SB 992, authored by Senator Ed Hernandez (D-Los Angeles), addresses the growing concerns in the addiction treatment field regarding unscrupulous individuals who avoid licensing laws to defraud patients and the treatment system, as well as ensuring that clients receive proper care from licensed and certified facilities, including when they encounter a setback and relapse. CAADPE is supporting SB 992.
SB 992 has two major components: Clarifying Title IX regulations and establishing a state voluntary registry for recovery (sober living) residences
Title IX Regulations. SB 992 also clarifies the California Health and Safety Code, Title IX regulations to recognize that SUD is a disease in which some people relapse while in treatment and should not require discharge as is currently the case. Current law requires discharge from residential treatment or enrollment in detoxification if there is evidence of any alcohol or drug use. If the residential treatment program is not also a state approved detox provider, the program has no choice but to discharge the individual. Further, the law prohibits an admission to treatment of any individual who has consumed any drugs within 24 hours of admission. These rigid requirements reflect an underlying zero tolerance policy in residential treatment facilities and do not recognize current best practices which acknowledge relapse as part of the disease of addiction and recovery process.
Under SB 992, residential treatment centers will be required to develop a plan to address a relapsing resident, including discharge and continuing care planning, as well as when the treatment center determines that a resident requires services beyond its capacity. This change of policy will allow continuity in treatment and prevent further (and more severe) relapse.
State Voluntary Registry. The state’s new Medi-Cal plan recognizes the role and need for abstinence-based recovery housing as part of its comprehensive health care system. And, the state Department of Corrections and Rehabilitation needs more abstinence-based transitional and recovery housing for individuals transitioning from prison to community life. However, counties lack enough suitable supportive housing to meet this demand. The U.S, Department of Housing and Urban Development just issued guidance that abstinence-based recovery housing options need to be included in a well-designed continuum of care framework. A company inspection is required before coverage can be effective. Call the plan office for details at (800) 494-9844.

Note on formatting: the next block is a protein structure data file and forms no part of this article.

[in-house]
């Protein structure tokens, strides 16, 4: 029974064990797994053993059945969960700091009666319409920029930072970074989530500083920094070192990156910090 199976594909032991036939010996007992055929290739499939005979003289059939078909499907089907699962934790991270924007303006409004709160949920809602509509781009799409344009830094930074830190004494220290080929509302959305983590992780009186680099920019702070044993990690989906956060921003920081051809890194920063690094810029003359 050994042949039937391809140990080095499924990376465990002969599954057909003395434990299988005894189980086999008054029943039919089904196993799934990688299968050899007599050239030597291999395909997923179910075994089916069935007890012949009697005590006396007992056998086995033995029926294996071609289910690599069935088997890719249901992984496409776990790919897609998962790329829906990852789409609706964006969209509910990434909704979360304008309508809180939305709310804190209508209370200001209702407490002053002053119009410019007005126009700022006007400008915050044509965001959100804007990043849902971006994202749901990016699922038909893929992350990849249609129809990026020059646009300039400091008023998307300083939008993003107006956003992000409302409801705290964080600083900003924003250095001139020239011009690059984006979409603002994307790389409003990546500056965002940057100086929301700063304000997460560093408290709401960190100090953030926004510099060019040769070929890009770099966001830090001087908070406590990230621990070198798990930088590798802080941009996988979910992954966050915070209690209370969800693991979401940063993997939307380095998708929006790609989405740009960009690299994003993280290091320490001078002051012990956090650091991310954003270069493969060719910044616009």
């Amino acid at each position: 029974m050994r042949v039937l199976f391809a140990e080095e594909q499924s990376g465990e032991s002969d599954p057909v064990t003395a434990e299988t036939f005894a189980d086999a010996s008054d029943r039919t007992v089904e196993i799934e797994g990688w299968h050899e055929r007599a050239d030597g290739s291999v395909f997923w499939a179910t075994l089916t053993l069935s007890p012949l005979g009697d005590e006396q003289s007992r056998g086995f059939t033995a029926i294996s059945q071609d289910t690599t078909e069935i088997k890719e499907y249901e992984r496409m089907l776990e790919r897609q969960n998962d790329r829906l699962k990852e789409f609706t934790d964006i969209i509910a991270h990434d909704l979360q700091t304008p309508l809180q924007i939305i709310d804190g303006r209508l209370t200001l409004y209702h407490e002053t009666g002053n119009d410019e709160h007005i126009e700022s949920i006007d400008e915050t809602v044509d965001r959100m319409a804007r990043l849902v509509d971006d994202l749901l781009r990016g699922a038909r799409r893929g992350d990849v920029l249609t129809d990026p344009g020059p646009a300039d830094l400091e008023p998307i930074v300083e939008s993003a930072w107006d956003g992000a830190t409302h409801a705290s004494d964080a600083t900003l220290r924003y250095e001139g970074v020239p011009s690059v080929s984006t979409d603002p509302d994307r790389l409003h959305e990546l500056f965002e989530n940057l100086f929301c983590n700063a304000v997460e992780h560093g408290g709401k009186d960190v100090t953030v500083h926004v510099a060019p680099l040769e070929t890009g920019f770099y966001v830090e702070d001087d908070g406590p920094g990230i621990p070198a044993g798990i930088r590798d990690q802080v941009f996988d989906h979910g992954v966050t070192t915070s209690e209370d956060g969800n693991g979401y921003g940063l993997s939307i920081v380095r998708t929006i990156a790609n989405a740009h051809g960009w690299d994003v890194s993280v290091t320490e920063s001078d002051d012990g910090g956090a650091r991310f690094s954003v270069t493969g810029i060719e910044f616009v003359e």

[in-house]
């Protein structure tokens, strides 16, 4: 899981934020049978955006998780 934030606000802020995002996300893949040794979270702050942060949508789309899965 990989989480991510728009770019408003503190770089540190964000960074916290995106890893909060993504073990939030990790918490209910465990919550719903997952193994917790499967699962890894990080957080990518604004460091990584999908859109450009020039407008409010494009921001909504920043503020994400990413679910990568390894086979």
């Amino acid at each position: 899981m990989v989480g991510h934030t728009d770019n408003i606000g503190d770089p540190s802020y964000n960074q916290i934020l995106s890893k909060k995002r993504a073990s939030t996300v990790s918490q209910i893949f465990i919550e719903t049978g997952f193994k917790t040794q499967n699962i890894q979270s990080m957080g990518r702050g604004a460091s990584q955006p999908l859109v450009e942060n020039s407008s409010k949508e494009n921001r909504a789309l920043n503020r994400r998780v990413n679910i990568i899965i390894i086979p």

Specifically, SB 992 proposes to establish a state voluntary registry for housing that advertises itself as a alcohol and drug free as residence.
Recovery Residence: Changes all “unlicensed alcohol and drug free residence” references throughout the bill to “recovery residence.”
Voluntary Registry: In the voluntary registry of recovery residences program, SB 992 adds “organizations that register or certify recovery residences” to the group of stakeholders DHCS is required to consult.
Notification of Revocation: Requires DHCS to develop a procedure, after consulting stakeholders, to suspend or revoke a recovery residence’s registry, and to report the suspension or revocation to the county behavioral health director of the county in which the residence is located, the local public health officer, local law enforcement, or any other entities the department determines is appropriate.
Suspension/Revocation of Licensure for Disclosure Failure: Clarifies that DHCS has the authority to suspend or revoke licensure or certification of a facility that fails to disclose required information.
To view the text of SB 992, go to: